With climate change threatening the stability of forest ecosystems and the uncertainty surrounding its future impact, it is essential that the genetic diversity of trees be optimised, particularly at a time when forest plots are being regenerated naturally and through planting. It is also equally important to develop wood production to reduce the commercial deficit of the French wood industry and limit the ecological impact of massive imports from northern or tropical forests.
Our group provides support to the Forestry Ministry to define and implement public policies in this field: conserving indigenous resources, choosing seed origins for plantations, evaluating improved varieties.
Problems and methods
Foresters need fast growing tree varieties that respond to market demands and provide high levels of resistance to environmental hazards (illness, drought, late or early frosts, etc.). It is therefore necessary to study ways in which climate change predictions can be integrated into recommendations designed for conservation measure experts as well as foresters, while taking into account the evolution of user needs and societal expectations.
In order to sustainably preserve the adaptive capabilities of forest tree species and best develop their genetic diversity, that diversity must first be studied with particular focus on adaptive characteristics such as phenology (e.g. late bud opening) and the ability to withstand climatic accidents and various illnesses. We have done this both for natural populations (e.g. elms) and for genetically improved varieties (rapid growth conifers and poplars).
In addition, we oversee national coordination (e.g. Secretariat for the Commission on Genetic Forest Resources) and technical expertise (e.g. seed-tree stand selection) activities.
Expertise and key project aims
Our expertise aims to help promote long-term genetic diversity of forest trees, choose the origin and improved reforestation varieties that provide the best compromise between performance and genetic diversity, and provide information to guide foresters in their choices without damaging local resources.
Conserving forest genetic resources
Conserving the genetic resources of forest trees should not be limited to “statically” preserving that which seems threatened with extinction. In fact, the focus should be less on preserving the past and more about preparing for the future. In this evolutionary point of view, the “dynamic” conservation of genetic resources is recommended. This consists of promoting sexual reproduction and allowing natural selection to take place. We provide our expertise to the Commission for Genetic Forestry Resources (CRGF) and the pan-European EUFORGEN programme (European Forest Genetic Resources Programme), both of whom recommend a set of simple measures for conserving this diversity.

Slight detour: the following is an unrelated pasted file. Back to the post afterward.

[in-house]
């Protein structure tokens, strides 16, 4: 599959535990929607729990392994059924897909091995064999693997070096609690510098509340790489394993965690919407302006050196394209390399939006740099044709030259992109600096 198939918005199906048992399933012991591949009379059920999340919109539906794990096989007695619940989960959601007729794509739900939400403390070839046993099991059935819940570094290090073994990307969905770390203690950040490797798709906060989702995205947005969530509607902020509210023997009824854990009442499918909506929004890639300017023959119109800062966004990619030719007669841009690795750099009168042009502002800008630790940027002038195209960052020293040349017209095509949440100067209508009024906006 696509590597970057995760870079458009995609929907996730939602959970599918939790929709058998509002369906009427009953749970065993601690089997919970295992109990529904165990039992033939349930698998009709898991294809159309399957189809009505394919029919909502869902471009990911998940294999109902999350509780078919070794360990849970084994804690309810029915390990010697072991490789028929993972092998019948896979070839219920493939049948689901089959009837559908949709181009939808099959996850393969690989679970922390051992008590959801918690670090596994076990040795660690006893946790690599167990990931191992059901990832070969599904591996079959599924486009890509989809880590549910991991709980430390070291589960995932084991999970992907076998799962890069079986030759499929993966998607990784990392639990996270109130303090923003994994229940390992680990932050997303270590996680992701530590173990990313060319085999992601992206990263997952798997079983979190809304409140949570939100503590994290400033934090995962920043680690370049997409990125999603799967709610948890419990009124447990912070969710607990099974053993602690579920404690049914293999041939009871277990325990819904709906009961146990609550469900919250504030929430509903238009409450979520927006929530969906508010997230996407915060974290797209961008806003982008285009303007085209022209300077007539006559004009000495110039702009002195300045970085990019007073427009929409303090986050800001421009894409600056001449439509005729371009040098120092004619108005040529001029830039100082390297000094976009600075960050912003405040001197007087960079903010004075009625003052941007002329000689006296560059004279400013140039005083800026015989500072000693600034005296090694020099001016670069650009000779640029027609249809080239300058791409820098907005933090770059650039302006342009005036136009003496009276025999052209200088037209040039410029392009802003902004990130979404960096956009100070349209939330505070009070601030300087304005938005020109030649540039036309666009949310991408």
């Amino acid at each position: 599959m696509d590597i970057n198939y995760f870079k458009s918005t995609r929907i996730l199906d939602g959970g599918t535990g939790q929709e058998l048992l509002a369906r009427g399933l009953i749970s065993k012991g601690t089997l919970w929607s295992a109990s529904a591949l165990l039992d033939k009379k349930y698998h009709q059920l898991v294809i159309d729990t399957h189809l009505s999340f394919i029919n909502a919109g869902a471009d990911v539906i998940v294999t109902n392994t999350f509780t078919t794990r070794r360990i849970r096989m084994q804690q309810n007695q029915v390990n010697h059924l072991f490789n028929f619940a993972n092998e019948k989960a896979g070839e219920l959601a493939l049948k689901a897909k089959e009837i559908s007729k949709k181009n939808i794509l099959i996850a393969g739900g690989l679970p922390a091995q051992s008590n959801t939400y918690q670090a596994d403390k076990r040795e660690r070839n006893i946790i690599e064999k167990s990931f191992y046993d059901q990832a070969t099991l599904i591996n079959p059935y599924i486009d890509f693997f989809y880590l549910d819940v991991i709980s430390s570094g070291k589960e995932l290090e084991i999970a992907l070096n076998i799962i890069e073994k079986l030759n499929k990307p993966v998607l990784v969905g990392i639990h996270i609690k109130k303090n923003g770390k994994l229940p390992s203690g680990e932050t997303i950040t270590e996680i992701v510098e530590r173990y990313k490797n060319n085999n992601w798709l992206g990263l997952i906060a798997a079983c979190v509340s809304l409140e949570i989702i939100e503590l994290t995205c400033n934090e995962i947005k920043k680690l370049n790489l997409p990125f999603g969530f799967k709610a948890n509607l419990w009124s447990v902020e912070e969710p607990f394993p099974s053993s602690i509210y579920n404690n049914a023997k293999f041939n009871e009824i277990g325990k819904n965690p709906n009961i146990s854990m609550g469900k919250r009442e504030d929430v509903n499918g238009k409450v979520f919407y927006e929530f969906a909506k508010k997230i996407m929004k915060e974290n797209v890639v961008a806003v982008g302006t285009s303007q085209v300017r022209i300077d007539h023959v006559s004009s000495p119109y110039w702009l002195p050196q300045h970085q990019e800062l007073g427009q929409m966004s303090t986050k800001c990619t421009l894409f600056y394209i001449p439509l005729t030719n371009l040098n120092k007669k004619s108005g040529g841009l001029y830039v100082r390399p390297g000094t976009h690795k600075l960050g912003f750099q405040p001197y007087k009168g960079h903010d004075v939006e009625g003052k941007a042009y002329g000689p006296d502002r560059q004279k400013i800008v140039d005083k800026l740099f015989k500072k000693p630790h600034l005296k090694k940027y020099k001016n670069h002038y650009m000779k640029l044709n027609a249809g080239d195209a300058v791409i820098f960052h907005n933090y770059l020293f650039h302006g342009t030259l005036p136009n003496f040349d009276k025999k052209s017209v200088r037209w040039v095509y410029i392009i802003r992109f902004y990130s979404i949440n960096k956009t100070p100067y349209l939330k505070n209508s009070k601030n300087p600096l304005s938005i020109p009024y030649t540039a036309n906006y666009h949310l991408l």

As part of our support for the Ministry of Agriculture, we provide the Technical Department for CRGF and lead the national conservation of genetic resources programme for three species of indigenous elm, victims of the Dutch elm epidemic. The programme includes a static component, based on a National collection of clones from various regions of France (430 clones), and a dynamic component, mainly focused on in situ conservation of smooth elm (Ulmus laevis) populations, implemented in the Garonne and Loire basins in partnership with naturalist managers of the sites involved.
At an international level, we have coordinated a European project on the ex-situ conservation of elms in nine European Union countries and we participate in the EUFORGEN programme.
Seed-tree population selection
Aside from some rapid growth species (cluster pine, Douglas fir, larch, poplar, wild cherry, etc.) that have been subject to genetic improvement programmes, a large proportion of plants used in reforestation come from seeds collected in forests. In order to guarantee the traceability of the origin of these seeds and their genetic quality, harvesting must be carried out in accordance with regulations (forest code and European Directive). For many species, these harvests are only authorised in populations that are duly inscribed in the national register, following an expert visit to ensure the overall quality of the trees (vigour and shape, health, etc.)
Since the 1970s, CEMAGREF (National Centre of Agricultural Machinery, Agricultural Engineering, and Water and Forests) ensures the selection of seed-tree populations and the management of associated administrative and technical data.
In parallel to this ongoing work, and within the context of climatic uncertainty, a far-reaching examination is being undertaken into the type and magnitude of changes that need to be made to the seed-tree population selection criteria as well as into usage advice for the various plant origins. To what extent should the “assisted migration” of plants be encouraged from more southern regions towards usage areas in which local plants may no longer be adapted to the climatic conditions of the second half of the century as anticipated by climatologists? To this end, our group is currently involved in the work of collective research groups on assisted migration while still holding talks with industry representatives (seed merchants, nursery workers, reforesters), relevant public policy decision-makers (MAAPRAT (Ministry for Agriculture, Food, Fisheries, Rural Areas and Land Management) and MEDDTL(Ministry of Ecology, Sustainable Development, Transport and Housing)) and foreign counterparts.